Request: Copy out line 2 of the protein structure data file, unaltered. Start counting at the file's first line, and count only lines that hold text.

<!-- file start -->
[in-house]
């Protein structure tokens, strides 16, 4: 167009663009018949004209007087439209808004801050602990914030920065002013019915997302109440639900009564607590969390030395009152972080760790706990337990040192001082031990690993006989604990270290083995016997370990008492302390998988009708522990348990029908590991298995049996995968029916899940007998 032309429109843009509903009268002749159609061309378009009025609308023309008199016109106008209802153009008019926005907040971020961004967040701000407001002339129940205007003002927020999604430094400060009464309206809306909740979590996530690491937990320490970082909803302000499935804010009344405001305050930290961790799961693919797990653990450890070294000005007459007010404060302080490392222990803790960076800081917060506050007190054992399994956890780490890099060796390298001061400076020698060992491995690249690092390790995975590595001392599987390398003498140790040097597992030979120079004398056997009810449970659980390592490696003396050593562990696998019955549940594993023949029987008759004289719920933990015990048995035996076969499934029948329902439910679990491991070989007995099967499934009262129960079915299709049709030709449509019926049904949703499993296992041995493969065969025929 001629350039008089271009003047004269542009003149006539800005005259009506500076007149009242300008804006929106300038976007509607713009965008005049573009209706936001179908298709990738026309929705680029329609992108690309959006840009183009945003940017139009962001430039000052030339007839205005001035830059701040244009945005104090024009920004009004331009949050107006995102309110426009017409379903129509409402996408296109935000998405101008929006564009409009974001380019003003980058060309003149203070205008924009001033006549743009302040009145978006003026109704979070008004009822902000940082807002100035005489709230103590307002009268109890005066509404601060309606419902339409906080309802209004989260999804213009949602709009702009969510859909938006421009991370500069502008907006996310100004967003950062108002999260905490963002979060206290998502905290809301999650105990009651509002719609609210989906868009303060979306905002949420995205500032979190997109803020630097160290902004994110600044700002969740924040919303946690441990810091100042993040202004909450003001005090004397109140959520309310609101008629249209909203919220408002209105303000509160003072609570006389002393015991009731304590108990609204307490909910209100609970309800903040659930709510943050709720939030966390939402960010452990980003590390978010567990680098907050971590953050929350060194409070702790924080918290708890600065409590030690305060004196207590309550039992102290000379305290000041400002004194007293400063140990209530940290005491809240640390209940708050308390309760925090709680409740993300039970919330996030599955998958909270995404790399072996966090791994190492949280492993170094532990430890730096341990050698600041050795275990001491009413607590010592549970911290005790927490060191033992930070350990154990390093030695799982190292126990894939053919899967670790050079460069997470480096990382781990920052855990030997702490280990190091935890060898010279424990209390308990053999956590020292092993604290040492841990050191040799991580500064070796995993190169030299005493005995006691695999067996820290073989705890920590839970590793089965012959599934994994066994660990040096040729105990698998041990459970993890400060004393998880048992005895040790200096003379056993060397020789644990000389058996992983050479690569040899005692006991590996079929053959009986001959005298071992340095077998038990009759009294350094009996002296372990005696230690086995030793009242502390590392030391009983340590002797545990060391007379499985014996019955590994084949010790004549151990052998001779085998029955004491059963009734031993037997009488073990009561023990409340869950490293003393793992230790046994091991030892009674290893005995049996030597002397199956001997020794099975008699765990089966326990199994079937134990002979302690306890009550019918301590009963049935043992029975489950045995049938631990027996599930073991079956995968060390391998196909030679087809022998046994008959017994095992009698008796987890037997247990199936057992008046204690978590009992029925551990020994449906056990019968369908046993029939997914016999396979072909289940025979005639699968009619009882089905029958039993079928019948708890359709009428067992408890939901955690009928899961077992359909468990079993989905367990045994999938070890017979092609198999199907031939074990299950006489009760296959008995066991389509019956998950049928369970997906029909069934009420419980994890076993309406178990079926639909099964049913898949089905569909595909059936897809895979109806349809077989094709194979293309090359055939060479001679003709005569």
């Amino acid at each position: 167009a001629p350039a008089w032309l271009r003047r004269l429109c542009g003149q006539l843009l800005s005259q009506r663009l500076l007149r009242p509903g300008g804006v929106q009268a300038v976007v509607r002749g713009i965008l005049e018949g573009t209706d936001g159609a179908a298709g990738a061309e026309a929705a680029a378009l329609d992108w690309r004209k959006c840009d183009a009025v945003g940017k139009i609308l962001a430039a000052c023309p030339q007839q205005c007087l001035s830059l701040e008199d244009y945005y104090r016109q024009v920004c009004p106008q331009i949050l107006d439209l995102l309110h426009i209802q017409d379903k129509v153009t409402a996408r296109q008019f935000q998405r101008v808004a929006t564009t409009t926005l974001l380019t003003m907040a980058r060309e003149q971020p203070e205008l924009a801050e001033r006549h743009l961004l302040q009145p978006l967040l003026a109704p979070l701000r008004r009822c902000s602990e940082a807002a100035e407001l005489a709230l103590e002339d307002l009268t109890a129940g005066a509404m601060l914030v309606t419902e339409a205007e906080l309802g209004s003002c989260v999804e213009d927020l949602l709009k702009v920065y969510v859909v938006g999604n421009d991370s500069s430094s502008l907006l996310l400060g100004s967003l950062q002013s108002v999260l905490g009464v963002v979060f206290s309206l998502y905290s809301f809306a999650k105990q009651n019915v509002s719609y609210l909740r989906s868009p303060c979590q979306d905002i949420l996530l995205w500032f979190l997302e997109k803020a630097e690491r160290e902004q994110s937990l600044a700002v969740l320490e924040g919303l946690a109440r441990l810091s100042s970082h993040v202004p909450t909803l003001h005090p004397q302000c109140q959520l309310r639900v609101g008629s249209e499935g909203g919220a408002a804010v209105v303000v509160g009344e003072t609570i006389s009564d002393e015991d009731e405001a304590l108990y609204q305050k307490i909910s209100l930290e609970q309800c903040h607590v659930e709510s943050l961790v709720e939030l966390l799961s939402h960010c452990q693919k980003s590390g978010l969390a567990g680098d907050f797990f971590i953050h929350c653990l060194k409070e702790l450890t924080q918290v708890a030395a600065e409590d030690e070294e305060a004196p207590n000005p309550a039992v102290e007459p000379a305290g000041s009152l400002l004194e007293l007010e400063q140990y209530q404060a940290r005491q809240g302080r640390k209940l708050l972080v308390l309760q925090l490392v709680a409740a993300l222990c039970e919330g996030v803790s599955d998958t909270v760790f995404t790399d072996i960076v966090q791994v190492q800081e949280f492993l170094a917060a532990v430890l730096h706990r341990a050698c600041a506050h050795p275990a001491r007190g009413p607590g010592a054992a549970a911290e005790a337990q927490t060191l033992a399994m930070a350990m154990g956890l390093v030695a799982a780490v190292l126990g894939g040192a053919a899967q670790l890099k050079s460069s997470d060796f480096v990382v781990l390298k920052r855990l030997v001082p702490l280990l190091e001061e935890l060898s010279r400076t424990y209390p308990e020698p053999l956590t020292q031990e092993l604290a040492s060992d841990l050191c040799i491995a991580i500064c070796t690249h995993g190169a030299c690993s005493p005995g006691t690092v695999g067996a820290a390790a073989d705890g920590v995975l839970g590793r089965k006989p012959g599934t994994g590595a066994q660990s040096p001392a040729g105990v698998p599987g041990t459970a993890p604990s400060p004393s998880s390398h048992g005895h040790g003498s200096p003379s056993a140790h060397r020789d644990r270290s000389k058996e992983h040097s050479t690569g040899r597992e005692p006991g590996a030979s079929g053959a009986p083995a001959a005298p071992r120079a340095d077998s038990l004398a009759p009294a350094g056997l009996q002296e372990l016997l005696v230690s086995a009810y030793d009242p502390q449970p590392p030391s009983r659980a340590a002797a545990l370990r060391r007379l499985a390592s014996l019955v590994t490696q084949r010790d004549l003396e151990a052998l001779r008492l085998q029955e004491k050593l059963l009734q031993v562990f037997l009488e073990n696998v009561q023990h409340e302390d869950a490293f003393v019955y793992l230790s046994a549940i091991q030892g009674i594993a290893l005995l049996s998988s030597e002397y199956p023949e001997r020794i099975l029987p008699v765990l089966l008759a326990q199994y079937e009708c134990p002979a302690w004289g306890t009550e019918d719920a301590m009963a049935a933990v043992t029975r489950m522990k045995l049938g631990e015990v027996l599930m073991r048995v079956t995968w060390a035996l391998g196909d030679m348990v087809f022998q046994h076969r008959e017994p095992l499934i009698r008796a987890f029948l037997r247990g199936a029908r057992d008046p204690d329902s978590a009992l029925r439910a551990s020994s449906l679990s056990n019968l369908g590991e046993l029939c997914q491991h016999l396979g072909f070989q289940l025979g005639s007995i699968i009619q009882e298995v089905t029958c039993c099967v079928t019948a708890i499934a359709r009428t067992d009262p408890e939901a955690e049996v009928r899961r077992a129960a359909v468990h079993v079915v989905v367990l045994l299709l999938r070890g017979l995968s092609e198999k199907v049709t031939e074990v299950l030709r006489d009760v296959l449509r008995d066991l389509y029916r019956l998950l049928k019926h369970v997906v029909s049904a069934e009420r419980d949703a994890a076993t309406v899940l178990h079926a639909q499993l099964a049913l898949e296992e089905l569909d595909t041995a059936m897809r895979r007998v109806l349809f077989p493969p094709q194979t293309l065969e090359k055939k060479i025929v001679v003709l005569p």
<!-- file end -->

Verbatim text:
């Protein structure tokens, strides 16, 4: 167009663009018949004209007087439209808004801050602990914030920065002013019915997302109440639900009564607590969390030395009152972080760790706990337990040192001082031990690993006989604990270290083995016997370990008492302390998988009708522990348990029908590991298995049996995968029916899940007998 032309429109843009509903009268002749159609061309378009009025609308023309008199016109106008209802153009008019926005907040971020961004967040701000407001002339129940205007003002927020999604430094400060009464309206809306909740979590996530690491937990320490970082909803302000499935804010009344405001305050930290961790799961693919797990653990450890070294000005007459007010404060302080490392222990803790960076800081917060506050007190054992399994956890780490890099060796390298001061400076020698060992491995690249690092390790995975590595001392599987390398003498140790040097597992030979120079004398056997009810449970659980390592490696003396050593562990696998019955549940594993023949029987008759004289719920933990015990048995035996076969499934029948329902439910679990491991070989007995099967499934009262129960079915299709049709030709449509019926049904949703499993296992041995493969065969025929 001629350039008089271009003047004269542009003149006539800005005259009506500076007149009242300008804006929106300038976007509607713009965008005049573009209706936001179908298709990738026309929705680029329609992108690309959006840009183009945003940017139009962001430039000052030339007839205005001035830059701040244009945005104090024009920004009004331009949050107006995102309110426009017409379903129509409402996408296109935000998405101008929006564009409009974001380019003003980058060309003149203070205008924009001033006549743009302040009145978006003026109704979070008004009822902000940082807002100035005489709230103590307002009268109890005066509404601060309606419902339409906080309802209004989260999804213009949602709009702009969510859909938006421009991370500069502008907006996310100004967003950062108002999260905490963002979060206290998502905290809301999650105990009651509002719609609210989906868009303060979306905002949420995205500032979190997109803020630097160290902004994110600044700002969740924040919303946690441990810091100042993040202004909450003001005090004397109140959520309310609101008629249209909203919220408002209105303000509160003072609570006389002393015991009731304590108990609204307490909910209100609970309800903040659930709510943050709720939030966390939402960010452990980003590390978010567990680098907050971590953050929350060194409070702790924080918290708890600065409590030690305060004196207590309550039992102290000379305290000041400002004194007293400063140990209530940290005491809240640390209940708050308390309760925090709680409740993300039970919330996030599955998958909270995404790399072996966090791994190492949280492993170094532990430890730096341990050698600041050795275990001491009413607590010592549970911290005790927490060191033992930070350990154990390093030695799982190292126990894939053919899967670790050079460069997470480096990382781990920052855990030997702490280990190091935890060898010279424990209390308990053999956590020292092993604290040492841990050191040799991580500064070796995993190169030299005493005995006691695999067996820290073989705890920590839970590793089965012959599934994994066994660990040096040729105990698998041990459970993890400060004393998880048992005895040790200096003379056993060397020789644990000389058996992983050479690569040899005692006991590996079929053959009986001959005298071992340095077998038990009759009294350094009996002296372990005696230690086995030793009242502390590392030391009983340590002797545990060391007379499985014996019955590994084949010790004549151990052998001779085998029955004491059963009734031993037997009488073990009561023990409340869950490293003393793992230790046994091991030892009674290893005995049996030597002397199956001997020794099975008699765990089966326990199994079937134990002979302690306890009550019918301590009963049935043992029975489950045995049938631990027996599930073991079956995968060390391998196909030679087809022998046994008959017994095992009698008796987890037997247990199936057992008046204690978590009992029925551990020994449906056990019968369908046993029939997914016999396979072909289940025979005639699968009619009882089905029958039993079928019948708890359709009428067992408890939901955690009928899961077992359909468990079993989905367990045994999938070890017979092609198999199907031939074990299950006489009760296959008995066991389509019956998950049928369970997906029909069934009420419980994890076993309406178990079926639909099964049913898949089905569909595909059936897809895979109806349809077989094709194979293309090359055939060479001679003709005569």